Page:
Introduction to OLED Technology & Its Pros/Cons
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OLED is a flat panel display technology that has been developed for TV, computer monitors, smartphones, and tablets. OLED stands for Organic Light Emitting Diode, producing light by passing an electric current through a thin layer of organic material. This results in a high contrast ratio, wide viewing angles, and low power consumption compared to other display technologies like LCD. It is also lighter due to not needing a backlight, which is crucial in handheld devices.
What is an OLED?
OLEDs are thin, light, and can be built to be flexible. They are made of organic layers. The materials used in OLEDs allow them to be transparent or opaque, depending on how the device is built. Unlike other displays, OLEDs do not require backlighting because they produce their own light when an electric current is applied.
This material emits color instead of relying on backlight technology in LCD displays. So not only does this process result in better contrast ratios than traditional screens like LCDs, but it also results in a more energy-efficient screen. Interestingly, the power consumption is proportional to the number of pixels that are lit up. Therefore, the user interface designer can impact the battery life tremendously. In LCDs, the backlight is the primary source of power consumption and has to be on across the whole screen for anything to be visible.
PMOLED & AMOLED
PMOLED and AMOLED are two types of OLED displays. PMOLED stands for “passive matrix organic light emitting diode,” meaning it's a passive matrix display with an organic material layer. This is the type of display used by older digital watches (such as Fitbit Charge 4 and Fitbit Alta). AMOLED stands for “active-matrix organic light-emitting diode,” meaning an active electronics layer is underneath the OLED layer. This layer acts as a memory, controlling which pixels are turned on and how brightly they are lit.
PMOLEDs use an external semiconductor chip to control which pixels are lit. This limits the size of the display to around 320 by 160 pixels.
AMOLEDs also have better color reproduction than their PMOLED counterparts because they can be tuned to achieve different levels of color at each pixel rather than offering a few levels like the older technology allows. Many PMOLEDs are built as monochrome displays.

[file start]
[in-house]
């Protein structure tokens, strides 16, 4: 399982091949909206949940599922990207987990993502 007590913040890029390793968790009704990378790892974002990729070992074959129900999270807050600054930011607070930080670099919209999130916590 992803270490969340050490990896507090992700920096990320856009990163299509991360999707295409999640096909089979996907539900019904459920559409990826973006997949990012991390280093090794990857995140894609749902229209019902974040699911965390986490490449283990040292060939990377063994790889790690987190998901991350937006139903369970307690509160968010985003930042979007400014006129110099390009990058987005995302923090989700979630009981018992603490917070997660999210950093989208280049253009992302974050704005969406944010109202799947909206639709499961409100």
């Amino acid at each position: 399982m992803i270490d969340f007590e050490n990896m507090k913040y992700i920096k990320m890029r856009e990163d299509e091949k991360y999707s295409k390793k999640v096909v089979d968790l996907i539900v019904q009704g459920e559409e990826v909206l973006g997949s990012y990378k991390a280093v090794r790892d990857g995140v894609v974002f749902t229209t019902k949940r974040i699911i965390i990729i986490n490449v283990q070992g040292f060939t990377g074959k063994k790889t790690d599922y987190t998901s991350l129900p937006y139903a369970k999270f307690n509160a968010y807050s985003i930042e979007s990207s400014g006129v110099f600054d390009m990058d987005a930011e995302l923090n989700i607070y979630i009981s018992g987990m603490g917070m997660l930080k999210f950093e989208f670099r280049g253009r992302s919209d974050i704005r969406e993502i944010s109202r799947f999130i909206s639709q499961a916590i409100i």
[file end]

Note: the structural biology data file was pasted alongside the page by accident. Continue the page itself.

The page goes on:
Advantages & Disadvantages of OLED
- OLEDs use less power than LCDs since they generate light directly.
- OLEDs are very thin and lightweight, making them ideal for portable devices. OLEDs use fewer layers than LCDs, making them thinner and lighter without sacrificing performance or battery life.
- OLEDs have better viewing angles and contrast ratios than LCDs do; they're closer in performance to CRT monitors when it comes to color accuracy at various angles in front of you.
- OLED technology has a very wide operating temperature which can go -40~80°C. Typically for LCDs such as TFT, we have -20 ~70°C; in some exceptional cases, we have -30°C~80°C.
- The lifespan of an OLED panel used to be significantly shorter than that of a traditional TFT LCD panel, but recent advances are narrowing the gap. This is due to the individual organic materials used in each pixel being less stable over time and in the presence of humidity than their inorganic counterparts.
- High temperatures decrease OLED lifetime. You might need a custom solution if your OLED application needs to work constantly in a high temperature, like 50, 60, or 80°C.
- AMOLEDs are more expensive than LCDs.
Applications of OLED
OLEDs are suitable for almost all applications, small ones like portable devices such as watches, phones, and laptops, and bigger ones like TVs, computer monitors, and digital billboards.
However, OLED has a limited lifetime. This means that if you want the display to last for many years, you may need to find another display technology.
OLED is an exemplary display technology, but there are some drawbacks. OLED displays have many advantages over traditional LCDs, like higher contrast ratios and better viewing angles. However, they also have disadvantages, such as shorter lifetime and vulnerability to humidity. In addition, AMOLEDs are more expensive than LCDs, so they may not be suitable for everyone's budget.
If you have a project that uses any display or touch technology, US Micro Products can provide a solution designed for your application. Send us an email at email@example.com.
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